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to see,


With happier mood, and feelings born Oft while in longing here I lie,

5 anew,

That wasting ever still endures; Our boyhood’s bygone fancies we'll review, My soul out from me seems to fly, Talk o'er old talks, play as we used to And half-way, somewhere, meet with play,


yours. And meet again, on many a future day.

Somewhere — but where I cannot guess: Some day, which oft our hearts shall yearn Beyond, may be, the bound of space,

The liberated spirits press In some far year, though distant yet to be, And meet, bless heaven, and embrace. Shall we indeed, - ye winds and waters, say! —

It seems not either here nor there, Meet yet again, upon some future day? 20

Somewhere between us up above,

A region of a clearer air,
Where lies the land to which the ship

The dwelling of a purer love.
would go?
Far, far ahead, is all her seamen know.
And where the land she travels from?

The mighty ocean rolls and raves,

To part us with its angry waves;
Far, far behind, is all that they can say.

But arch on arch from shore to shore,

In a vast fabric reaching o'er, On sunny noons upon the deck's smooth face,

With careful labors daily wrought Linked arm in arm, how pleasant here to By steady hope and tender thought, pace;

The wide and weltering waste above — Or, o'er the stern reclining, watch below Our hearts have bridged it with their love. The foaming wake far widening as we go.

Their fond anticipations fly On stormy nights' when wild north To rear the growing structure high; westers rave,

Dear memories upon either side How proud a thing to fight with wind and Combine to make it large and wide.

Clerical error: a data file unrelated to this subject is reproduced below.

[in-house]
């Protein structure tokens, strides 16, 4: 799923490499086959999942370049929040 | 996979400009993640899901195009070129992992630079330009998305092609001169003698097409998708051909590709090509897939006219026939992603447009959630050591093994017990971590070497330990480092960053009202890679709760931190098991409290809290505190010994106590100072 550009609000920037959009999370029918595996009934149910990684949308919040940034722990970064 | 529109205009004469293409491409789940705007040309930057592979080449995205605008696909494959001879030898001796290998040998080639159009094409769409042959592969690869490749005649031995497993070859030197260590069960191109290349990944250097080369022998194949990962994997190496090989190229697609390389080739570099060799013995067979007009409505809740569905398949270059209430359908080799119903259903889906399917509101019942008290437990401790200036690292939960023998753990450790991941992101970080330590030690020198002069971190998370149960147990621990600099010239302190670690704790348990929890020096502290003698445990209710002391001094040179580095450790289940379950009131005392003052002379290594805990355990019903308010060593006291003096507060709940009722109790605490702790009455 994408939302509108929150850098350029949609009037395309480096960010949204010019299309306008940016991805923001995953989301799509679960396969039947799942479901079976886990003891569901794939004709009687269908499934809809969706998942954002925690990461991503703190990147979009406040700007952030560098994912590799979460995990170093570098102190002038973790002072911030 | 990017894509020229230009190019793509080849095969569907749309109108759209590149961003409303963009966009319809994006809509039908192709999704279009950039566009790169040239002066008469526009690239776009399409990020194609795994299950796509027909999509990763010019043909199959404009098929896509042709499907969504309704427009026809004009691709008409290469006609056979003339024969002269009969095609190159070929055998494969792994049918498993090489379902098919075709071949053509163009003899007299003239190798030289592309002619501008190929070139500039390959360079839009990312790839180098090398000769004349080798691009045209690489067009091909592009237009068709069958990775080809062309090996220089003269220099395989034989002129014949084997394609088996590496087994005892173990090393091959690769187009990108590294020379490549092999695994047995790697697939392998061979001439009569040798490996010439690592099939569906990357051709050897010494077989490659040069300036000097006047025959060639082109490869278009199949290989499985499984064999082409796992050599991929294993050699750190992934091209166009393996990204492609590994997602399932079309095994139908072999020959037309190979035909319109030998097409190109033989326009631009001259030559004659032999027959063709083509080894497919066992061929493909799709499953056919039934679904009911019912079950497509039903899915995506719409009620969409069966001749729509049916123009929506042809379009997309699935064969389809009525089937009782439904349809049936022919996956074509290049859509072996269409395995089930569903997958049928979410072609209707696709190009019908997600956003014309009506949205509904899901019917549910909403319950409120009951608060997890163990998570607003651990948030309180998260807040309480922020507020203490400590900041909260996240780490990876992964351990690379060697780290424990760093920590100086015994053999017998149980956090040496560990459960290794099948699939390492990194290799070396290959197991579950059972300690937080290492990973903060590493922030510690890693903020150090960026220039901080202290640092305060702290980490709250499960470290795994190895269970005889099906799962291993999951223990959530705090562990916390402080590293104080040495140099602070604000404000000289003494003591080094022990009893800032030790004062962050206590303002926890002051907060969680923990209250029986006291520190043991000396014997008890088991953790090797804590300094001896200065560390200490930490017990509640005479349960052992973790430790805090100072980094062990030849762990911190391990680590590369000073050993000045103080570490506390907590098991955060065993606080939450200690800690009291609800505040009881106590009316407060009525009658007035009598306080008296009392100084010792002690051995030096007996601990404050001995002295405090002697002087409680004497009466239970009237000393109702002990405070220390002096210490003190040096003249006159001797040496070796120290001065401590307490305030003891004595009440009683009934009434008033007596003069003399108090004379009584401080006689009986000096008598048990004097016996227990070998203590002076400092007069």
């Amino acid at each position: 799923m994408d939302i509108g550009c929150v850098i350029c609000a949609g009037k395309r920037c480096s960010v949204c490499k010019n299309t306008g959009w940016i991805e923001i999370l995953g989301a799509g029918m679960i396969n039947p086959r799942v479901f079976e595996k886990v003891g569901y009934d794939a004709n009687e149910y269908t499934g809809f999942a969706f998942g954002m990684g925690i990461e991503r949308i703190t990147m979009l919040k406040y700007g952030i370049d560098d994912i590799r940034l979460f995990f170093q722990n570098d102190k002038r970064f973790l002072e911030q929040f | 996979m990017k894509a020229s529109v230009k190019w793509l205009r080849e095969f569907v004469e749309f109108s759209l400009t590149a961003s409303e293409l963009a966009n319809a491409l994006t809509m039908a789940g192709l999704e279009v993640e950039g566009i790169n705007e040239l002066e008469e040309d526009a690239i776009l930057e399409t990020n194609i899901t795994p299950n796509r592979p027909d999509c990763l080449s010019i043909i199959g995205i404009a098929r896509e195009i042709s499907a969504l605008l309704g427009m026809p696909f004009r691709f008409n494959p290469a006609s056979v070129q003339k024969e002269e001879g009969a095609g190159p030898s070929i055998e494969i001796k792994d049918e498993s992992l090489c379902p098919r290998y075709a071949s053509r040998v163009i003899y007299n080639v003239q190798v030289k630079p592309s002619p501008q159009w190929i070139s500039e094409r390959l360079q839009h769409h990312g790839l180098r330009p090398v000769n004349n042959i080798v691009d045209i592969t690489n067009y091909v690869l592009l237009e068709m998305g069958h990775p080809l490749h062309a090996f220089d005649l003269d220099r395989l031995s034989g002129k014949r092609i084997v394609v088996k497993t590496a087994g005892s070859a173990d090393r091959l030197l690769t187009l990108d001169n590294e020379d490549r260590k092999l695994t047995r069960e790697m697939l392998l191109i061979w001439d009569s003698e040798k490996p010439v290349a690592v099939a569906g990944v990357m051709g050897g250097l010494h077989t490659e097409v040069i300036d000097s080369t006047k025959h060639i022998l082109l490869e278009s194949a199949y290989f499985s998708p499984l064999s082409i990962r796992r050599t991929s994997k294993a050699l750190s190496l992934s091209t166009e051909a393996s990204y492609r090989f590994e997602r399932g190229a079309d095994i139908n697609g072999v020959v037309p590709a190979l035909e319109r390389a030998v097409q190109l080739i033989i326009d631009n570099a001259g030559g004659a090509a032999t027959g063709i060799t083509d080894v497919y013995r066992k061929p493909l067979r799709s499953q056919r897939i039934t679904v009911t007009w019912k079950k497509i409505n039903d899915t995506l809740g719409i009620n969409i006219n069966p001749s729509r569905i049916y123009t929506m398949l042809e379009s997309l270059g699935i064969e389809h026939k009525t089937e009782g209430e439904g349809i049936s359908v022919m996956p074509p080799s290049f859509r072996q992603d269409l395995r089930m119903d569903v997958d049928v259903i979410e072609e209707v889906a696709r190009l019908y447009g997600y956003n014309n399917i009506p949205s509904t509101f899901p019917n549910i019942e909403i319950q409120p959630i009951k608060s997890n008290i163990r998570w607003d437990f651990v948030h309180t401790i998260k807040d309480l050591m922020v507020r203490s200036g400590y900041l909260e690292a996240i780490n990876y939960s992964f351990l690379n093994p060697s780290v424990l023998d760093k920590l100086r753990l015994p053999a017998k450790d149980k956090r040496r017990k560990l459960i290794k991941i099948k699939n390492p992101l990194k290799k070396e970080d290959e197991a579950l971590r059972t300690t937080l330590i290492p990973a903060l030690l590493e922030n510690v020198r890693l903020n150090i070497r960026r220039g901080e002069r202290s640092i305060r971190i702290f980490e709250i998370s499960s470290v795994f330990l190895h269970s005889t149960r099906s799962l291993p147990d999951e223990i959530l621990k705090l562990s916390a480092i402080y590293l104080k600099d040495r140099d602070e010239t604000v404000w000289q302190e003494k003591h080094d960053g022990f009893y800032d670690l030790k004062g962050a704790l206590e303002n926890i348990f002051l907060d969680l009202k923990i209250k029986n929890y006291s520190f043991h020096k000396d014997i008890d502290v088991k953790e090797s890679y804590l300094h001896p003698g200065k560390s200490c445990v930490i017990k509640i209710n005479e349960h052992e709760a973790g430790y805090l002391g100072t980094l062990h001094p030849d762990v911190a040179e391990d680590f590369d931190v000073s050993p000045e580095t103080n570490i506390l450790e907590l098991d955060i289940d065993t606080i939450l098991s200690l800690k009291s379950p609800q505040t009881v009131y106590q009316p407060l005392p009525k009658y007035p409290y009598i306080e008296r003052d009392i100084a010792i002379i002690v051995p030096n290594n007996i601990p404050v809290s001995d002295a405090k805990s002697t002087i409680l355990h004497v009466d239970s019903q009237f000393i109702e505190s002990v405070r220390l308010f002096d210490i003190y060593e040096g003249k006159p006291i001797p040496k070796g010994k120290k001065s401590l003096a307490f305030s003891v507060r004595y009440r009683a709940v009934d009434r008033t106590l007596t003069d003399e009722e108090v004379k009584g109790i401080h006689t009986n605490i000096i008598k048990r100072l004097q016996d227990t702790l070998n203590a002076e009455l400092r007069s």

wave! The dripping sailor on the reeling mast

There, happy fancies, day by day, Exults to bear, and scorns to wish it past.

New courses sedulously lay;

There soft solicitudes, sweet fears, Where lies the land to which the ship And doubts accumulate, and tears.

would go? Far, far ahead, is all her seamen know. And where the land she travels from?

While the pure purpose of the soul,

To form of many parts a whole,

To make them strong and hold them true Far, far behind, is all that they can say.

From end to end, is carried through.







Am I with you, or you with me?

Or in some blessed place above, Where neither lands divide nor sea,

Are we united in our love?

Then when the waters war between,
Upon the masonry unseen,
Secure and swift, from shore to shore,
The silent football travelling o'er,

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Say not the struggle nought availeth,

The labor and the wounds are vain, The enemy faints not, nor faileth,

And as things have been they remain.

If hopes were dupes, fears may be liars; 5

It may be, in yon smoke concealed, Your comrades chase e'en now the Aiers,

And, but for you, possess the field.

Cowardly art thou and timid? they rise to

provoke thee against them; Hast thou courage? enough, see them

exulting to yield. Yea, the rough rock, the dull earth, the

wild sea's furying waters (Violent say'st thou and hard, mighty

thou think'st to destroy), All with ineffable longing are waiting their

invader, All, with one varying voice, call to him,

Come and subdue; Still for their conqueror call, and, but for

the joy of being conquered (Rapture they will not forego), dare to

resist and rebel; Still, when resisting and raging, in soft

undervoice say unto him, Fear not, retire not, O man; hope ever

more and believe. Go from the east to the west, as the sun

and the stars dizect thee, Go with the girdle of man, go and en

compass the earth. Not for the gain of the gold; for the get

ting, the hoarding, the having, But for the joy of the deed; but for the

Duty to do. Go with the spiritual life, the higher

volition and action, With the great girdle of God, go and

encompass the earth. Go; say not in thy heart, And what then

were it accomplished, Were the wild impulse allayed, what

were the use or the good! Go, when the instinct is stilled, and when

the deed is accomplished, What thou hast done and shalt do, shall

be declared to thee then. Go with the sun and the stars, and yet

evermore in thy spirit Say to thyself: It is good: yet is there

better than it. This that I see is not all, and this that I do

is but little; Nevertheless it is good, though there is

better than it.


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The leaves that burst, the suns that shine,

Had, not the less, their certain date:And thou, O human heart of mine,